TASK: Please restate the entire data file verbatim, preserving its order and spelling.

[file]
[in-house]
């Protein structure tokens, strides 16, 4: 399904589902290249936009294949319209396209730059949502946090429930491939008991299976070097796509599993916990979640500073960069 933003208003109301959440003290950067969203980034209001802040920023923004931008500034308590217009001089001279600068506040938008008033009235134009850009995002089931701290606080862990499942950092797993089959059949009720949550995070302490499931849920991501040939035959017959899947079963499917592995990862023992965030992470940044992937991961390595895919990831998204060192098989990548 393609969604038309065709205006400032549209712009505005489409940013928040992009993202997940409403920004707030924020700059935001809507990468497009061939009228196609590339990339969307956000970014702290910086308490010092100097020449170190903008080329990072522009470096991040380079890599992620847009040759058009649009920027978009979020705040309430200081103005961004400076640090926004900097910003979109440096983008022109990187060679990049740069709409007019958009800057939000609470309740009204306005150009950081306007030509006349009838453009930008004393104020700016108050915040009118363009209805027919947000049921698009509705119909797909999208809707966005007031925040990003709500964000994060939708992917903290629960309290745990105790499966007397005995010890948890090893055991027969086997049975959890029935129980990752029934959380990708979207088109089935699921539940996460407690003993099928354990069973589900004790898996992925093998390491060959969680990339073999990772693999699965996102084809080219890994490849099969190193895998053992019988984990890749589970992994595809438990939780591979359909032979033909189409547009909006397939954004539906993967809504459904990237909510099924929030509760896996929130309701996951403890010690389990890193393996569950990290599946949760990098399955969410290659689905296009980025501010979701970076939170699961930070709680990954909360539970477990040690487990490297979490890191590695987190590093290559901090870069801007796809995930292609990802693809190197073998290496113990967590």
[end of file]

[in-house]
């Protein structure tokens, strides 16, 4: 399904589902290249936009294949319209396209730059949502946090429930491939008991299976070097796509599993916990979640500073960069 933003208003109301959440003290950067969203980034209001802040920023923004931008500034308590217009001089001279600068506040938008008033009235134009850009995002089931701290606080862990499942950092797993089959059949009720949550995070302490499931849920991501040939035959017959899947079963499917592995990862023992965030992470940044992937991961390595895919990831998204060192098989990548 393609969604038309065709205006400032549209712009505005489409940013928040992009993202997940409403920004707030924020700059935001809507990468497009061939009228196609590339990339969307956000970014702290910086308490010092100097020449170190903008080329990072522009470096991040380079890599992620847009040759058009649009920027978009979020705040309430200081103005961004400076640090926004900097910003979109440096983008022109990187060679990049740069709409007019958009800057939000609470309740009204306005150009950081306007030509006349009838453009930008004393104020700016108050915040009118363009209805027919947000049921698009509705119909797909999208809707966005007031925040990003709500964000994060939708992917903290629960309290745990105790499966007397005995010890948890090893055991027969086997049975959890029935129980990752029934959380990708979207088109089935699921539940996460407690003993099928354990069973589900004790898996992925093998390491060959969680990339073999990772693999699965996102084809080219890994490849099969190193895998053992019988984990890749589970992994595809438990939780591979359909032979033909189409547009909006397939954004539906993967809504459904990237909510099924929030509760896996929130309701996951403890010690389990890193393996569950990290599946949760990098399955969410290659689905296009980025501010979701970076939170699961930070709680990954909360539970477990040690487990490297979490890191590695987190590093290559901090870069801007796809995930292609990802693809190197073998290496113990967590």